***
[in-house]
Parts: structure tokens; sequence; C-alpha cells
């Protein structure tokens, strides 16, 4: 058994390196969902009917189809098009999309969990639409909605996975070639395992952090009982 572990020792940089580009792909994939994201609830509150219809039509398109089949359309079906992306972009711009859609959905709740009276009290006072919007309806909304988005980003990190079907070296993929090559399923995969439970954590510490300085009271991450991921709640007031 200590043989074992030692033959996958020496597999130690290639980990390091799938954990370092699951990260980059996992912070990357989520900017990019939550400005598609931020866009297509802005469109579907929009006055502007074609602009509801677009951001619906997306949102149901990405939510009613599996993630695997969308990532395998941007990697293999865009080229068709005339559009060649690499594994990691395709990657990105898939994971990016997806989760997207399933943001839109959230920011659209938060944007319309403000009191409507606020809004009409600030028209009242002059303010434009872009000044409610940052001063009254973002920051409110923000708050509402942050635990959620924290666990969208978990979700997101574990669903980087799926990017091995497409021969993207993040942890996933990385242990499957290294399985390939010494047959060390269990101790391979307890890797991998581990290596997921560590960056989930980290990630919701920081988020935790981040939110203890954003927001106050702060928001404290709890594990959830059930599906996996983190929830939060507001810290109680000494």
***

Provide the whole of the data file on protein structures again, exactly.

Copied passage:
[in-house]
Parts: structure tokens; sequence; C-alpha cells
């Protein structure tokens, strides 16, 4: 058994390196969902009917189809098009999309969990639409909605996975070639395992952090009982 572990020792940089580009792909994939994201609830509150219809039509398109089949359309079906992306972009711009859609959905709740009276009290006072919007309806909304988005980003990190079907070296993929090559399923995969439970954590510490300085009271991450991921709640007031 200590043989074992030692033959996958020496597999130690290639980990390091799938954990370092699951990260980059996992912070990357989520900017990019939550400005598609931020866009297509802005469109579907929009006055502007074609602009509801677009951001619906997306949102149901990405939510009613599996993630695997969308990532395998941007990697293999865009080229068709005339559009060649690499594994990691395709990657990105898939994971990016997806989760997207399933943001839109959230920011659209938060944007319309403000009191409507606020809004009409600030028209009242002059303010434009872009000044409610940052001063009254973002920051409110923000708050509402942050635990959620924290666990969208978990979700997101574990669903980087799926990017091995497409021969993207993040942890996933990385242990499957290294399985390939010494047959060390269990101790391979307890890797991998581990290596997921560590960056989930980290990630919701920081988020935790981040939110203890954003927001106050702060928001404290709890594990959830059930599906996996983190929830939060507001810290109680000494």